Now look, if a Times
drudge is going to review Unhitched
, the least he could do is hack my emails and try to find out what the book is about. Sadly, but predictably, the pattern with Hitchens's acolytes is to entirely ignore the book's contents, to the point of being conspicuously vacuous
. The winning formula: a series of genuflections to the deceased sandwiched between petulant and pissy observations about the book's uppity author that, one supposes, are intended to put him back in his box. One example will suffice, since it happens to be among the few minor points where the book's contents are discussed:
The worst thing about Seymour’s book is that he thinks he writes as well as
Hitchens, with embarrassing consequences. It may be true that Hitchens’s
book on Thomas Paine was not his finest, but would anyone with English as a
first language suggest it should be classed as “a somewhat opuscular
component of the Hitchensian oeuvre”?
Heartbreaking stuff. In response to this scathing indictment, I can only offer two defenses. The first is that the sentence fragment quoted is both written in perfect English, and uses its adjectives appropriately. That is, the searing rhetorical question fails by inviting the obvious answer: "yes". The second is that in the original, the quoted words are embedded in a discussion of Hitchens's tendency to plagiarise other works. The main point being made about the book on Paine, is that much of it is plagiarised. I don't make much of this fact, or claim any originality in making it. But it happens to be a fact, and a rather more salient one than that which gets the reviewer's dander up. You see what I mean: they'd rather talk about anything than the contents of the book.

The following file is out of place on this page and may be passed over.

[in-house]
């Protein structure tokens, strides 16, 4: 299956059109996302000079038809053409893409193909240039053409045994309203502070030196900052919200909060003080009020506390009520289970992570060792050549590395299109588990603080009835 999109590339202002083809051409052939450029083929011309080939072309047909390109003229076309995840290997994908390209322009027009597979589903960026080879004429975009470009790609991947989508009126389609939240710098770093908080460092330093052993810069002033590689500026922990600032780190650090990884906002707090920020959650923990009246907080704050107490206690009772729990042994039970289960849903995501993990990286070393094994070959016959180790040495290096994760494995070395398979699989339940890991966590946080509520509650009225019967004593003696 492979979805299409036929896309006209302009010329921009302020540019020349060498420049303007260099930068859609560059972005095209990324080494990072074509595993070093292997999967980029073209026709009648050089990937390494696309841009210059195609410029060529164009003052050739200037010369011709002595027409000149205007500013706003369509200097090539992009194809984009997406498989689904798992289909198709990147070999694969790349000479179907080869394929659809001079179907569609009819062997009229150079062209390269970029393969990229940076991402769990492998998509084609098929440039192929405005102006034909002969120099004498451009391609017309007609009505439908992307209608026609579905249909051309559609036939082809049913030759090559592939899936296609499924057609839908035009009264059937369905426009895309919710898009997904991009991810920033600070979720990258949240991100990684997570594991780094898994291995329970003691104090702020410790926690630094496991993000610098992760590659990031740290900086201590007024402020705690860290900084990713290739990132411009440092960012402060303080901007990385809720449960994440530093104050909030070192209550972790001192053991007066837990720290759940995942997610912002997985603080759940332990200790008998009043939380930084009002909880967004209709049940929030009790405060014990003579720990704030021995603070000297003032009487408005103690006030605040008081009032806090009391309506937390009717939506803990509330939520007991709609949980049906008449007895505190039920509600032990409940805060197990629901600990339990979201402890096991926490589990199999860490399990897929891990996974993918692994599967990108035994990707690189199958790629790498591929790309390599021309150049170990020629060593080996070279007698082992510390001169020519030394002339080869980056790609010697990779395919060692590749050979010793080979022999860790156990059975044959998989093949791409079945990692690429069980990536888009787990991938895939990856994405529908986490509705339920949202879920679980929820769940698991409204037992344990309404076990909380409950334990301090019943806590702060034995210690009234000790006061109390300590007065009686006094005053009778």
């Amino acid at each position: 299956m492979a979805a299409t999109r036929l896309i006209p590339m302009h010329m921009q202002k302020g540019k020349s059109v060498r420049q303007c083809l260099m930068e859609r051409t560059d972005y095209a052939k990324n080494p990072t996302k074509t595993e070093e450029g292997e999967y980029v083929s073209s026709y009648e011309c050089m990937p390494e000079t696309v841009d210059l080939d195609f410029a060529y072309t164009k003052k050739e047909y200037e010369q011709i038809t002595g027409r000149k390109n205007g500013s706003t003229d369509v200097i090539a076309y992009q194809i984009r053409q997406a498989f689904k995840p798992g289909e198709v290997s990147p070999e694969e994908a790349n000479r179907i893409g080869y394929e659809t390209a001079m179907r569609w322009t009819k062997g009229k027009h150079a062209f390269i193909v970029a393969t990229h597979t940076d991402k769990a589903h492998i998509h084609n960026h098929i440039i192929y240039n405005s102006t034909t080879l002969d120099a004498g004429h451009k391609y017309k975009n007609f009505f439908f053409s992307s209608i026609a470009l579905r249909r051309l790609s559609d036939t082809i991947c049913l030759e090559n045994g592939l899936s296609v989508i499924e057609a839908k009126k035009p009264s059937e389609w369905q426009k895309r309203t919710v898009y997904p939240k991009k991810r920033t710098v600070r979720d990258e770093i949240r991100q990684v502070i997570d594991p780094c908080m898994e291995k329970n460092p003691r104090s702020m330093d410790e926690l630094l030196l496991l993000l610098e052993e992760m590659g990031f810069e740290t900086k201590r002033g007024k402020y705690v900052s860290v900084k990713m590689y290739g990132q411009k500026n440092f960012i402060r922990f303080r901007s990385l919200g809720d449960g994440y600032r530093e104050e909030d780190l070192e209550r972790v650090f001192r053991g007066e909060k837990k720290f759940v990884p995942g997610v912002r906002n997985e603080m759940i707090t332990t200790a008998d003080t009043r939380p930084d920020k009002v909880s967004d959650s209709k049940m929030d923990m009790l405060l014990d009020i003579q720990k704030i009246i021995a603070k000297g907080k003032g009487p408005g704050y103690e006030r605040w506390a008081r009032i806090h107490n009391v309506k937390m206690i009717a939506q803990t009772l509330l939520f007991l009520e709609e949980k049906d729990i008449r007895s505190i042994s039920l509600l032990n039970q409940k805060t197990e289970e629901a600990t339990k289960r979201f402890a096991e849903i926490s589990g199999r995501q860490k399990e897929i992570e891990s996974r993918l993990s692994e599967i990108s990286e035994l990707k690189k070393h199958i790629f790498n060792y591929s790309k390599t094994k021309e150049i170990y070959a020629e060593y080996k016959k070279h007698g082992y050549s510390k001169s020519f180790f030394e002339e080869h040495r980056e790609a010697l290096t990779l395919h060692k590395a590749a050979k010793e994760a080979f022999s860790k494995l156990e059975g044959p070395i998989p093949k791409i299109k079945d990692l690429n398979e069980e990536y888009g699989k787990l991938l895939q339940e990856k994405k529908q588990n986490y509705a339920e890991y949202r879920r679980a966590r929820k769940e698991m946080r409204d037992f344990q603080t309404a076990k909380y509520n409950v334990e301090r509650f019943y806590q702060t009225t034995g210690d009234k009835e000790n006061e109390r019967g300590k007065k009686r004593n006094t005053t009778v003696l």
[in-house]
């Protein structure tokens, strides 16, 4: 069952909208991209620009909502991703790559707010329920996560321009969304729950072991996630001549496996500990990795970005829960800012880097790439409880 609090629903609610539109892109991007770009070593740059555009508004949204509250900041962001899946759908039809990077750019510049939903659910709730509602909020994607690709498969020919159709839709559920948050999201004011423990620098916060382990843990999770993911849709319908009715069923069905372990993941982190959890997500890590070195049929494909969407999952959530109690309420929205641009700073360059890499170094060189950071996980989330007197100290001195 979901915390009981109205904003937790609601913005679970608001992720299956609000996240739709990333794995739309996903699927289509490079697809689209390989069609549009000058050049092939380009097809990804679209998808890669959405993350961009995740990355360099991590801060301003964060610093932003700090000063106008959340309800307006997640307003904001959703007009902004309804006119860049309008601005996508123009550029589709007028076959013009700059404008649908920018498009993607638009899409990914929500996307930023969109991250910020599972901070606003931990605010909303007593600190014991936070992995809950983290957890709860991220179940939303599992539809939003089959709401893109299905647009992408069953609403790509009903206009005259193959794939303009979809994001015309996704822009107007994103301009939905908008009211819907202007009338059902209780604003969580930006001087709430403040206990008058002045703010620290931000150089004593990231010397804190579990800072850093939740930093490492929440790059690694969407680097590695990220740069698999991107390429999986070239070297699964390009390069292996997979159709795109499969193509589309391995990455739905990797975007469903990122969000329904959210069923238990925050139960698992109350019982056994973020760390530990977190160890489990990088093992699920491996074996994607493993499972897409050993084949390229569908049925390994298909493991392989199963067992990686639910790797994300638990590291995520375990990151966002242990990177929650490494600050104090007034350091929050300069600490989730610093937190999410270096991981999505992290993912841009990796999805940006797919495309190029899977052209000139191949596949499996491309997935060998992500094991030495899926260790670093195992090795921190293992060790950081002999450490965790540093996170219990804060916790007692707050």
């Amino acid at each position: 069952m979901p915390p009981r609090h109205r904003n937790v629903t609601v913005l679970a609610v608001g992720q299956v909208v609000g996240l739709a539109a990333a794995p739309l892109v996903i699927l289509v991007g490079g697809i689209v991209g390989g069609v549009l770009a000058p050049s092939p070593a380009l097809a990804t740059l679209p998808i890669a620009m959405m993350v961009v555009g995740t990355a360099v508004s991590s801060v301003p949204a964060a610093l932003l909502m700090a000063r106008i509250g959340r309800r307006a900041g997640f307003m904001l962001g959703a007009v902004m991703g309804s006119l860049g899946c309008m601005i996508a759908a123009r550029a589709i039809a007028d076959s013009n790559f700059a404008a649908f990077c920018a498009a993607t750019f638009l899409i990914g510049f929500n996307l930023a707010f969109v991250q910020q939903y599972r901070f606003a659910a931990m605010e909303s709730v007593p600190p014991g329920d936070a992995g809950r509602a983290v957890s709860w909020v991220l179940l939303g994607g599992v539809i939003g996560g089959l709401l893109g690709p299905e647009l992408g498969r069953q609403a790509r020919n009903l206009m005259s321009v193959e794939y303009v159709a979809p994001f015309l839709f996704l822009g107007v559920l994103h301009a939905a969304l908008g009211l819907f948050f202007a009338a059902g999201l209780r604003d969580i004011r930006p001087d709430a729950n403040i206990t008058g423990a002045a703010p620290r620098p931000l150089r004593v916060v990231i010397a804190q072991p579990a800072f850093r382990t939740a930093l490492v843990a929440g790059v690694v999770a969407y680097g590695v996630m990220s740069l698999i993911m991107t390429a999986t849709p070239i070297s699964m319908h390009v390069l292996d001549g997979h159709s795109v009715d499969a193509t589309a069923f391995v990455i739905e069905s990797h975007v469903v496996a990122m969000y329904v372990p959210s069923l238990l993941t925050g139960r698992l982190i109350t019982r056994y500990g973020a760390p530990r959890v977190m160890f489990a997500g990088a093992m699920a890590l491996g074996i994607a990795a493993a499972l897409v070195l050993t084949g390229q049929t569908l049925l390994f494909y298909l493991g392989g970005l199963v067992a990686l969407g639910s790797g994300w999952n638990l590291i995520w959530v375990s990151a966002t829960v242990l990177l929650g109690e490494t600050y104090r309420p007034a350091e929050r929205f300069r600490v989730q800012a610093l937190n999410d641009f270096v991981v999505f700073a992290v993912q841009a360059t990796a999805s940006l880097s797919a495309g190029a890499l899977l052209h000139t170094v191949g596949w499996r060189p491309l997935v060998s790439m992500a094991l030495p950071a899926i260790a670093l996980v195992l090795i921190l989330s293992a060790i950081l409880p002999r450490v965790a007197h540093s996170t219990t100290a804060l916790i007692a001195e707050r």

Another salient fact, I suppose, is that I'm getting an intimate education in both sides of the old saw that there is no such thing as bad publicity. On the one hand, there plainly is. I think this point needs no elaboration. On the other, every spittle-lathered review of Unhitched by one of the unhitched actually results in a gratifying improvement in the book's sales figures. I'd like to see much, much more of this. But I'd also like a proper review by someone who has read the book.